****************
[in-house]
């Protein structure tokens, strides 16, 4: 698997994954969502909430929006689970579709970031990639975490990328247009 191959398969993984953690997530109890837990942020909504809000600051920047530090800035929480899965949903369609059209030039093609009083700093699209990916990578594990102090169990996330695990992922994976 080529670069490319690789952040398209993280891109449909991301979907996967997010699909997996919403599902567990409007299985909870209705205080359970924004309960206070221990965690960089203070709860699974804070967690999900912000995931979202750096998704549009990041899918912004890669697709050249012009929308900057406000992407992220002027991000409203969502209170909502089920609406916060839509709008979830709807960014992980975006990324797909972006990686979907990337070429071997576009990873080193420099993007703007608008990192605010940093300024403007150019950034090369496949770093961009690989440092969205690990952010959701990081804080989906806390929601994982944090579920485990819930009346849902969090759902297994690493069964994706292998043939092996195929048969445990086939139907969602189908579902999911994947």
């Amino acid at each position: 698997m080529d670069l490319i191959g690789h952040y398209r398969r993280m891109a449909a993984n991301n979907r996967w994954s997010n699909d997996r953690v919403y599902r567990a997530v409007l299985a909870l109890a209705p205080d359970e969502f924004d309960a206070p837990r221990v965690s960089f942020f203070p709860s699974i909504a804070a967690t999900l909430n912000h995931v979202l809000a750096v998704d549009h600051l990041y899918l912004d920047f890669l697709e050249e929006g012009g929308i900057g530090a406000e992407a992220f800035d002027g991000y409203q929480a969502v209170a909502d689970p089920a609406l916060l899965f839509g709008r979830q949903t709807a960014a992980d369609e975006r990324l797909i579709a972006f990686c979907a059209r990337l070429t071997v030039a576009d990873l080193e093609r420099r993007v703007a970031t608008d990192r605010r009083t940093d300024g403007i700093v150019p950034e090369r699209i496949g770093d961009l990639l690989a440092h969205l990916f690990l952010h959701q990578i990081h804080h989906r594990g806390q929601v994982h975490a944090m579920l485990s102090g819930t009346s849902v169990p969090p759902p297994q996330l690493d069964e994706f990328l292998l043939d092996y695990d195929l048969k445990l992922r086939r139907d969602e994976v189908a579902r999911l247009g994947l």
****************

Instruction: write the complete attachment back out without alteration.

[in-house]
């Protein structure tokens, strides 16, 4: 698997994954969502909430929006689970579709970031990639975490990328247009 191959398969993984953690997530109890837990942020909504809000600051920047530090800035929480899965949903369609059209030039093609009083700093699209990916990578594990102090169990996330695990992922994976 080529670069490319690789952040398209993280891109449909991301979907996967997010699909997996919403599902567990409007299985909870209705205080359970924004309960206070221990965690960089203070709860699974804070967690999900912000995931979202750096998704549009990041899918912004890669697709050249012009929308900057406000992407992220002027991000409203969502209170909502089920609406916060839509709008979830709807960014992980975006990324797909972006990686979907990337070429071997576009990873080193420099993007703007608008990192605010940093300024403007150019950034090369496949770093961009690989440092969205690990952010959701990081804080989906806390929601994982944090579920485990819930009346849902969090759902297994690493069964994706292998043939092996195929048969445990086939139907969602189908579902999911994947």
């Amino acid at each position: 698997m080529d670069l490319i191959g690789h952040y398209r398969r993280m891109a449909a993984n991301n979907r996967w994954s997010n699909d997996r953690v919403y599902r567990a997530v409007l299985a909870l109890a209705p205080d359970e969502f924004d309960a206070p837990r221990v965690s960089f942020f203070p709860s699974i909504a804070a967690t999900l909430n912000h995931v979202l809000a750096v998704d549009h600051l990041y899918l912004d920047f890669l697709e050249e929006g012009g929308i900057g530090a406000e992407a992220f800035d002027g991000y409203q929480a969502v209170a909502d689970p089920a609406l916060l899965f839509g709008r979830q949903t709807a960014a992980d369609e975006r990324l797909i579709a972006f990686c979907a059209r990337l070429t071997v030039a576009d990873l080193e093609r420099r993007v703007a970031t608008d990192r605010r009083t940093d300024g403007i700093v150019p950034e090369r699209i496949g770093d961009l990639l690989a440092h969205l990916f690990l952010h959701q990578i990081h804080h989906r594990g806390q929601v994982h975490a944090m579920l485990s102090g819930t009346s849902v169990p969090p759902p297994q996330l690493d069964e994706f990328l292998l043939d092996y695990d195929l048969k445990l992922r086939r139907d969602e994976v189908a579902r999911l247009g994947l």